The United States government is cracking down on the sale of drugs over the internet without prescriptions, the BBC reported Dec. 17.
Researchers estimate that about one in every six Americans, or 36 million people, have used unlicensed online pharmacies to buy drugs. The initiative — said to be part of an Obama administration plan to address counterfeit medicines — aims to shut down illegal online pharmacies and raise awareness that their products are not safe.
“Those who sell prescription drugs online without a valid prescription are operating illegally, undercutting the laws that were put in place to protect patients, and are thereby endangering the public health,” said Victoria Espinel, an intellectual property enforcement coordinator.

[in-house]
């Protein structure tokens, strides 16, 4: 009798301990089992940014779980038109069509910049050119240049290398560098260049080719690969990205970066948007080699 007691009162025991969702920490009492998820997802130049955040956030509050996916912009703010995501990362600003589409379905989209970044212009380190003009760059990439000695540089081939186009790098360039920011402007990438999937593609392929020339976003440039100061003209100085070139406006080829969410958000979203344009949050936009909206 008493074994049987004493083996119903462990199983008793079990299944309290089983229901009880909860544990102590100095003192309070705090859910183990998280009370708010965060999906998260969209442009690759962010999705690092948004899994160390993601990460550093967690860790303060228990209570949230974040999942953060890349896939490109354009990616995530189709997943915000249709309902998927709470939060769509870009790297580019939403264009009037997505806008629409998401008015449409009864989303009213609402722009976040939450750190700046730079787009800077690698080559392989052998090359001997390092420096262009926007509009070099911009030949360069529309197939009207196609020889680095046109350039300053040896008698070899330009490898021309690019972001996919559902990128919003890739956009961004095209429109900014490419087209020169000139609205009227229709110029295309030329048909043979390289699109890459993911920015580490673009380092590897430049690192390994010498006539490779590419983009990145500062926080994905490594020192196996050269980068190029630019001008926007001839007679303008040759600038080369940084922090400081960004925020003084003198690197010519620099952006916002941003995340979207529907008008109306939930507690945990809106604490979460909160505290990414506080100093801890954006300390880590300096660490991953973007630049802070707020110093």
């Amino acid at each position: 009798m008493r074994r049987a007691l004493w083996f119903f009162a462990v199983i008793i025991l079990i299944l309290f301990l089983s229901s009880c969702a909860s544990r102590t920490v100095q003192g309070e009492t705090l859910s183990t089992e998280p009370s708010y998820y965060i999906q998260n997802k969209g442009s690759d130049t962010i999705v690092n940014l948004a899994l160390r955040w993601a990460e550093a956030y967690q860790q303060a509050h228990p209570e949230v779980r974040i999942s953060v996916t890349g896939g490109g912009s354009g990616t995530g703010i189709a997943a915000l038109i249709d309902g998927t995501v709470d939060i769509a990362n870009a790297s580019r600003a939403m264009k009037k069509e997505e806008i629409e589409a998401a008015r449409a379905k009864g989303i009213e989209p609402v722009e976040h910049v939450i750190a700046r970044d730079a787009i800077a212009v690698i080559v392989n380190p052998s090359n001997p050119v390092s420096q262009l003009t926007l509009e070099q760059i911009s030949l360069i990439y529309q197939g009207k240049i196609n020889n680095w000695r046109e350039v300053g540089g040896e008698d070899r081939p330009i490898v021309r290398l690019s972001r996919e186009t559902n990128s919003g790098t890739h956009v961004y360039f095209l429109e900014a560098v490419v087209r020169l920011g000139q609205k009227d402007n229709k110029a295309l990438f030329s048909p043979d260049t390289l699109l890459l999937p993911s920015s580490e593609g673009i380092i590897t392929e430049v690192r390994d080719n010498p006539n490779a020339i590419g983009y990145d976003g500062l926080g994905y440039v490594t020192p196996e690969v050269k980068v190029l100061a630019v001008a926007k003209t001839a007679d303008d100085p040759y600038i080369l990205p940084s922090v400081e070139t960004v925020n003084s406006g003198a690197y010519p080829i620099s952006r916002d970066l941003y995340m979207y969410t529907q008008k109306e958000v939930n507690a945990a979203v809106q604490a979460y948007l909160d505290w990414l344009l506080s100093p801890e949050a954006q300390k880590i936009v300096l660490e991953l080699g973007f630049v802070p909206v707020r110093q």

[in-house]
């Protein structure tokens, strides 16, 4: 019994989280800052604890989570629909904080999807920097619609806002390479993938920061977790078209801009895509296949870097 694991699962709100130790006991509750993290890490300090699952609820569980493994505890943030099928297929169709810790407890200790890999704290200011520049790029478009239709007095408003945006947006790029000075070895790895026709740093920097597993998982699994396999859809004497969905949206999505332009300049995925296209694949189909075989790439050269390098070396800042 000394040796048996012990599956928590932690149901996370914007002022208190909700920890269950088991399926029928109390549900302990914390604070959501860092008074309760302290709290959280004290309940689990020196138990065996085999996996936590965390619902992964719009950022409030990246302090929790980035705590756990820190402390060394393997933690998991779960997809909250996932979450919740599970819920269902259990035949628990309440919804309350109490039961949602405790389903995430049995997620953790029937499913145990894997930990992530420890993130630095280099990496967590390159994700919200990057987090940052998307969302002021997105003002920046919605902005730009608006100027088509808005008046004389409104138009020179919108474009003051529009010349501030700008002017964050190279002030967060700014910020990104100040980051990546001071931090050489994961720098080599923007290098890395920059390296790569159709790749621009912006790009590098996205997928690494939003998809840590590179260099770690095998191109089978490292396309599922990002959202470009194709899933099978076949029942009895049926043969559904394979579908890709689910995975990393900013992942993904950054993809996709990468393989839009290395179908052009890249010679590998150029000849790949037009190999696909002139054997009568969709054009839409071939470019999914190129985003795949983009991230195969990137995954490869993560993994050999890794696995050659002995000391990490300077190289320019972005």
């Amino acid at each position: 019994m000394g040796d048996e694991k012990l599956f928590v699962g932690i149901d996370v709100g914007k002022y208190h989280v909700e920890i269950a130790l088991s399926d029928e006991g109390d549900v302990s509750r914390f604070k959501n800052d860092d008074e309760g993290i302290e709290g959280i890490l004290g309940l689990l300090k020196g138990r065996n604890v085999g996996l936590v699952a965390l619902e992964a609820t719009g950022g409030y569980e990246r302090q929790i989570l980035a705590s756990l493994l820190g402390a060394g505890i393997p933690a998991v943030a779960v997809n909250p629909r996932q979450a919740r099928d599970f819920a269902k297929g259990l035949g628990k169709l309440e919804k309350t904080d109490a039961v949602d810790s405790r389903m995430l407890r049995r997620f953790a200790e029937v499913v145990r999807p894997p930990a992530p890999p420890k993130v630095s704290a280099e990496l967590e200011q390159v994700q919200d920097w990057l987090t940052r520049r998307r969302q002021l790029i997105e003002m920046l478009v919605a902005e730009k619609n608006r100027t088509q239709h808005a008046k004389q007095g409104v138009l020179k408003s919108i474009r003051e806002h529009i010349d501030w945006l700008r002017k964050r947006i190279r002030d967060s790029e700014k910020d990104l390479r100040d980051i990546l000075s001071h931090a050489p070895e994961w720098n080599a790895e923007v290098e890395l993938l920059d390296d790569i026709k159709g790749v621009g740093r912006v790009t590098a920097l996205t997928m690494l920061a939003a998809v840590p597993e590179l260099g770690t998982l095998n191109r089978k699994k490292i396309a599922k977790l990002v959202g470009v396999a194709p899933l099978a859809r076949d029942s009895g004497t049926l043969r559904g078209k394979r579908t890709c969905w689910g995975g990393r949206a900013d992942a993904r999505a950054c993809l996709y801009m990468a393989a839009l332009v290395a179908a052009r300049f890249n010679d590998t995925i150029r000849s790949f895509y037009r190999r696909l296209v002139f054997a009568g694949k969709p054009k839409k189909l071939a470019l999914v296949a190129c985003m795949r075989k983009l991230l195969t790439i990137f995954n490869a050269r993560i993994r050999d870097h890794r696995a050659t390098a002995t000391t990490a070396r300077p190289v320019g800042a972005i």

Partners in the initiative include Google; online-payment processors like Visa and PayPal; and online hosting companies like Network Solutions. The companies will target illegal web pharmacies by shutting down web sites, blocking ads and payments. They will also work with law enforcement and underwrite public awareness campaigns to educate the public about the risks of buying prescription drugs online.
Two organizations — the Partnership for Drug-Free Kids and the Alliance for Safe Online Pharmacies — will research why so many Americans have used online drug stores, what they purchase, and why some perceptions of the risk involved vary so widely.